Parent uproar over school donation tags

Last updated 19:06 31/01/2014
Whangaparaoa Primary School donation tags

TAG, YOU'RE IT: The contentious Whangaparaoa Primary School donation tags.

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The issuing of tags to families who paid school donations has enraged parents at a primary school in north Auckland.

Whangaparaoa Primary School, a decile 9 school with more than 700 students, gave out 2014 "donation paid" tags after parents made $155 donations for their children. Many parents believed the tags were for their children's schoolbags.

Schools ask for donations from parents but cannot legally force them to pay.

The move has caused an uproar in the Hibiscus Coast community and been criticised on the community Facebook page.

Facebook members fear potential elitism and bullying they say could result from some children not having tags.

A post about the tags on the community Facebook page received more than 250 comments overnight.

A photo was also posted on the page by Whangaparaoa resident Daryl Gove and 300 people responded within two hours. He removed the photo after being inundated with messages.

"People were very passionate against the tags when they saw the picture," Gove said.

Tristan Dean, chairman of the school board, sent an urgent message to parents and the community.

"The tags are not being given to children, they are being given to parents who paid their donation as a thank you to them for supporting the school," Dean said.

"They were not printed specifically as 'bag tags' for children. Although this is obviously one possible way for them to be used, it's entirely up to the parent.

"It was the board's collective decision to provide the tags and it was a decision that was made after a lot of thought and discussion."

There had never been any intention to bully anyone or create different "classes" of students based on whose parents had paid a donation.

"Although I can understand why some parents see this as a concern," Dean said.

The school recognised some families couldn't afford to pay a donation.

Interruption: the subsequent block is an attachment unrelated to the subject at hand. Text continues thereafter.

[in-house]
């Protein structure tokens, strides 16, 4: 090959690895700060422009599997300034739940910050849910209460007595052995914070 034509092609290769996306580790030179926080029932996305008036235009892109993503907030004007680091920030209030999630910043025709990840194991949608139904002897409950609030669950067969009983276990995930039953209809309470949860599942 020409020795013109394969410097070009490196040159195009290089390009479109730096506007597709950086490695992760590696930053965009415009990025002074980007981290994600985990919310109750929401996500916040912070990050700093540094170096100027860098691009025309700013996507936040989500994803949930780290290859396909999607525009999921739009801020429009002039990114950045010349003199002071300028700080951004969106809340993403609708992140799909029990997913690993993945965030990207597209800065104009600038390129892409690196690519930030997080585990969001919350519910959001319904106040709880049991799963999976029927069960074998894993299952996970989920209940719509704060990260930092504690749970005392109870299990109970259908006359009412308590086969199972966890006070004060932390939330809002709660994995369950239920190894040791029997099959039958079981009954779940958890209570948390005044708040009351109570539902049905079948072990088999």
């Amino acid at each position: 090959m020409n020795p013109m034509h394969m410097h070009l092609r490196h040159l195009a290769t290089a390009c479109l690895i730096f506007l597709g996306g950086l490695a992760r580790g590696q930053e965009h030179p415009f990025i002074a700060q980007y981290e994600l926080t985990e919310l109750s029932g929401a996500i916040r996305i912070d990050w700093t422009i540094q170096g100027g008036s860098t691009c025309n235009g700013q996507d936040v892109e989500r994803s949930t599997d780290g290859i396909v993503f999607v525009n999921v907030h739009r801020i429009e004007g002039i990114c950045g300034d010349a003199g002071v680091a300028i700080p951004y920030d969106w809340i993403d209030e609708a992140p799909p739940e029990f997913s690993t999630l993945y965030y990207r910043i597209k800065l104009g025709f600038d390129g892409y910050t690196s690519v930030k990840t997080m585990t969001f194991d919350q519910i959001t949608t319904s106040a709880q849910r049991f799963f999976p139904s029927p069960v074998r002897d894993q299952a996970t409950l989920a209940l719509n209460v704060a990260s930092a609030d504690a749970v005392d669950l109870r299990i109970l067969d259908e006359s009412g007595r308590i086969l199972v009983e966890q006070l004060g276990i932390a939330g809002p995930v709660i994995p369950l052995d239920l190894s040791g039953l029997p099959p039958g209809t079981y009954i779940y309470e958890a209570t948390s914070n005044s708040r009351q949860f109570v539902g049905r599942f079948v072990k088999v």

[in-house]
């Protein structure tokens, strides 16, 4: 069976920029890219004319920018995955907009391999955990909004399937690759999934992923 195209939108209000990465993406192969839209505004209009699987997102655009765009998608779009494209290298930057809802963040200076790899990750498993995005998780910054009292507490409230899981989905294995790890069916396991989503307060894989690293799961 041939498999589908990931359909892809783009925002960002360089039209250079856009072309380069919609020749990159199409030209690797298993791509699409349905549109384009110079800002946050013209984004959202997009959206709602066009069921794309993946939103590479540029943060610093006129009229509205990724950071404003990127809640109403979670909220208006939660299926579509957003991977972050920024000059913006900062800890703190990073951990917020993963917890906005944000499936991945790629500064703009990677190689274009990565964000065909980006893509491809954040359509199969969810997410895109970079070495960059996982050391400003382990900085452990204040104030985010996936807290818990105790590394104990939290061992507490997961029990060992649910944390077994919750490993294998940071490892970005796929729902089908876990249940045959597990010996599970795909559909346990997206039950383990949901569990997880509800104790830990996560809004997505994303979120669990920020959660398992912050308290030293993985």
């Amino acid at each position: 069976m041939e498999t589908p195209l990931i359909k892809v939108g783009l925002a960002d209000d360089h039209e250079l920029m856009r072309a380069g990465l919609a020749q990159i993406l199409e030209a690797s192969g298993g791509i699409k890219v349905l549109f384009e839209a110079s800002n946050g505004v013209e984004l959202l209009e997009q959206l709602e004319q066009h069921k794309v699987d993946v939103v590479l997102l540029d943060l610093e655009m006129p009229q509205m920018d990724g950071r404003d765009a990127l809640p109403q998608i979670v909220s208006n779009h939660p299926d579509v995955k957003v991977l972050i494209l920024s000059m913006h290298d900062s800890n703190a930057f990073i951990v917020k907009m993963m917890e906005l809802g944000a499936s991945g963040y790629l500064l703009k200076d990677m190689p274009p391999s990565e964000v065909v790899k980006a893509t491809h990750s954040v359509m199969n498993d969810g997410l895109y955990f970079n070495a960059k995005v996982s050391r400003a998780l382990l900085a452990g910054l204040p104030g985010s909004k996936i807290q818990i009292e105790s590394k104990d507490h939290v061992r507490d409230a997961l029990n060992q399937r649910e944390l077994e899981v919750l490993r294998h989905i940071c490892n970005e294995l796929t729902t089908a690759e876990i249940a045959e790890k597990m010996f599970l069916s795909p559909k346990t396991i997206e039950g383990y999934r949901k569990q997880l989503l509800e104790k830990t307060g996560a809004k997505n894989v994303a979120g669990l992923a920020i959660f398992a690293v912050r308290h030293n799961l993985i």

"It was always the intention that if any such families felt that they wanted a tag for any reason, they could confidentially contact anyone at the school and receive one, no questions asked," Dean said.

"It is the significant number of families that choose not to pay the donation when they can afford to that we are really trying to encourage and we've tried all sorts of softer methods historically with very limited success."

The board is reviewing its use of the tags.

Education Minister Hekia Parata said her ministry had spoken to the principal about the tags.

‘‘We are very clear about this as a government, we fund schools and then their board can decide whether they want to ask for additional donations and that is up to that school and that community. They are certainly not compulsory and no parent is compelled to pay the donation.

‘‘[Whangaparaoa primary school has] advised us that they will be reviewing it because it was not their intention to cause these kinds of difficulties.’’

School donations have been controversial throughout the country with boards of trustees trying to find ways of encouraging the donations often needed to plug gaps that Ministry of Education funding don't meet.

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Other schools in Auckland have tried banning students from non-paying families from extra-curricular activities such as the school ball, or withholding school yearbooks from those who hadn't paid.

"It's all well and good thinking that a donation shouldn't be required as the Government should pay," Dean said.

"But the simple fact is that we don't get sufficient government funding to provide the level of schooling that the community expects us to provide.

"If more families paid their donations it would make a significant difference to the school and the opportunities we can provide the children."

- Stuff


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